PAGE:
Songbirds of the West includes more than four dozen songbirds that occur within the western United States. The majority are found in America’s western National Parks, especially in parks where the author worked for more than a quarter of a century. Big Bend National Park is where he encountered Black-capped and Gray Vireos, Vermilion Flycatchers, Curve-billed and Crissal Thrashers, Hepatic and Summer Tanagers, and Black-vented, Hooded and Scott’s Orioles. Black-billed Magpies were encountered at Great Sand Dunes, Clark’s Nutcrackers at Crater Lake, Cave Swallows at Carlsbad Caverns, Cactus Wrens at Saguaro, Phainopeplas at Organ Pipe, Steller’s and Gray Jays at Yellowstone, Black-throated Gray Warblers at Mesa Verde, Townsend’s Solitaires at Timpanogos Cave, and Canyon and Rock Wrens at Zion. Great Kiskadees, Green Jays, and Altamira Orioles were encountered in the Lower Rio Grande Valley of Texas. The discussion of each bird is based on the author’s personal encounters. These range from casual observations to scientiﬁc studies that were undertaken in both the U.S. and Mexico; still others involved visits to the West Indies. The bird’s life history, behavior, and status are included.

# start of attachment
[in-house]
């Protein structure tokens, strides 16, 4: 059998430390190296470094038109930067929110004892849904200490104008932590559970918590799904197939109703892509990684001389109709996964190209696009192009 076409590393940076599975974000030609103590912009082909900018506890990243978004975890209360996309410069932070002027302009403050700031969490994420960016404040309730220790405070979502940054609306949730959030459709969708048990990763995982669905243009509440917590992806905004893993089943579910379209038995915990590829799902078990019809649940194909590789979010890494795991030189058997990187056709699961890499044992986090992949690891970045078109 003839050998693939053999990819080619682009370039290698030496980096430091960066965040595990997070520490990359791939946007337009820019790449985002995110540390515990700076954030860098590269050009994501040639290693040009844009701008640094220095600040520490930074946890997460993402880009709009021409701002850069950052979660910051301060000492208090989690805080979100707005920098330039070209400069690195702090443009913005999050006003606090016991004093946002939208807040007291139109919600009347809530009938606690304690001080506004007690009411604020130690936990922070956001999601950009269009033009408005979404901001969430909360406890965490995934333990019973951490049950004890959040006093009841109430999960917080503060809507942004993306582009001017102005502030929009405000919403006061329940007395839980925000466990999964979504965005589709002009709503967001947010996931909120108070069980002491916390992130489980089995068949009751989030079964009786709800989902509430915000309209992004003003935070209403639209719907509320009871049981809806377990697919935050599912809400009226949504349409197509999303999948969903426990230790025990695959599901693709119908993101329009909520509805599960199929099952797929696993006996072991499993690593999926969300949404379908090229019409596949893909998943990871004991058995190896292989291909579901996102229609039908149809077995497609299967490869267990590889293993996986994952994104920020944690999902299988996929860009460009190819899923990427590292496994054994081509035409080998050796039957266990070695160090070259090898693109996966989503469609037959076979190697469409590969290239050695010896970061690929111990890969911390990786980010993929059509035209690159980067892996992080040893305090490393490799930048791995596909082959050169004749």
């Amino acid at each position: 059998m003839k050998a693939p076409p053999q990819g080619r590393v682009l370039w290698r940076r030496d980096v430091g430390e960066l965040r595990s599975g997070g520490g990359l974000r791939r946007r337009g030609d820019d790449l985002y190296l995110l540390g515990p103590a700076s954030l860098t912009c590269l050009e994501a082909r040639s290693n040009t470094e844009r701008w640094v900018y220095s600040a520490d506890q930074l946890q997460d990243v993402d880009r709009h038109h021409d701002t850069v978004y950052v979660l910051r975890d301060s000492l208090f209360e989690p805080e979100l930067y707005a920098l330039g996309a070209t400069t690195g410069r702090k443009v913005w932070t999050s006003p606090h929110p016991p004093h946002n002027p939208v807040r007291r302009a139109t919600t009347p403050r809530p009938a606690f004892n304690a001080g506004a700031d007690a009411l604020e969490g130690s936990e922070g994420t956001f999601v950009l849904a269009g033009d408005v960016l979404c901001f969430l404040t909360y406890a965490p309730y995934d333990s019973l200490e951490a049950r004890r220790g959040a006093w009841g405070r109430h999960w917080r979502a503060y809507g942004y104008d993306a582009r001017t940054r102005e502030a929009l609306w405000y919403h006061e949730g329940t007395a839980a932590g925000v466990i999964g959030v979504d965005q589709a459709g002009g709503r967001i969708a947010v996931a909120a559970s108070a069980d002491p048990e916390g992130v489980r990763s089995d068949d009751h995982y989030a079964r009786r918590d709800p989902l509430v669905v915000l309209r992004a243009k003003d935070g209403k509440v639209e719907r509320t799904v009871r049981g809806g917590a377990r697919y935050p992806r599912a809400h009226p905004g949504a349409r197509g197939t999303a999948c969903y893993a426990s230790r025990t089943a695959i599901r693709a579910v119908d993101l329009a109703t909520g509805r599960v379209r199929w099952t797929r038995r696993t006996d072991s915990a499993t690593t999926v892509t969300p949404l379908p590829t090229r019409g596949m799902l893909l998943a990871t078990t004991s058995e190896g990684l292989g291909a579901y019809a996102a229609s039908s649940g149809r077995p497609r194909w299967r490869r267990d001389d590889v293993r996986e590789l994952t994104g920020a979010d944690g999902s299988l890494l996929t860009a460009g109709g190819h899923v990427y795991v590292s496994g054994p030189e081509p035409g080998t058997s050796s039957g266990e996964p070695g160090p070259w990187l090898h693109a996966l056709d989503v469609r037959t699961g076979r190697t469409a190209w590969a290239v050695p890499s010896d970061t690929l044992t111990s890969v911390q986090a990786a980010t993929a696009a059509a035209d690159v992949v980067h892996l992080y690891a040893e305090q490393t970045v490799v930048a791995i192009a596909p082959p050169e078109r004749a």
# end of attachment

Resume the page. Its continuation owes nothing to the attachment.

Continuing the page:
About the Author
The author retired from the National Park Service after a 32-year career as a park ranger and biologist. He worked in 7 national parks – Crater Lake, Death Valley, Pinnacles, Zion, Big Bend, Great Smoky Mountains, and Virgin Islands – and as Regional Chief Scientist in the Southwest Region Oﬃce in Santa Fe, New Mexico and as Chief of Resource Management and Chief Scientist for the National Park Service in Washington, D.C. Since retirement he has written 28 books on the National Parks and the wildlife, and two novels: Natural Inclinations, One Man’s Adventures in the Natural World and Ruins to Ruins, From the Mayan Jungle to the Aztec Metropolis. Ro lives in Bryan, Texas.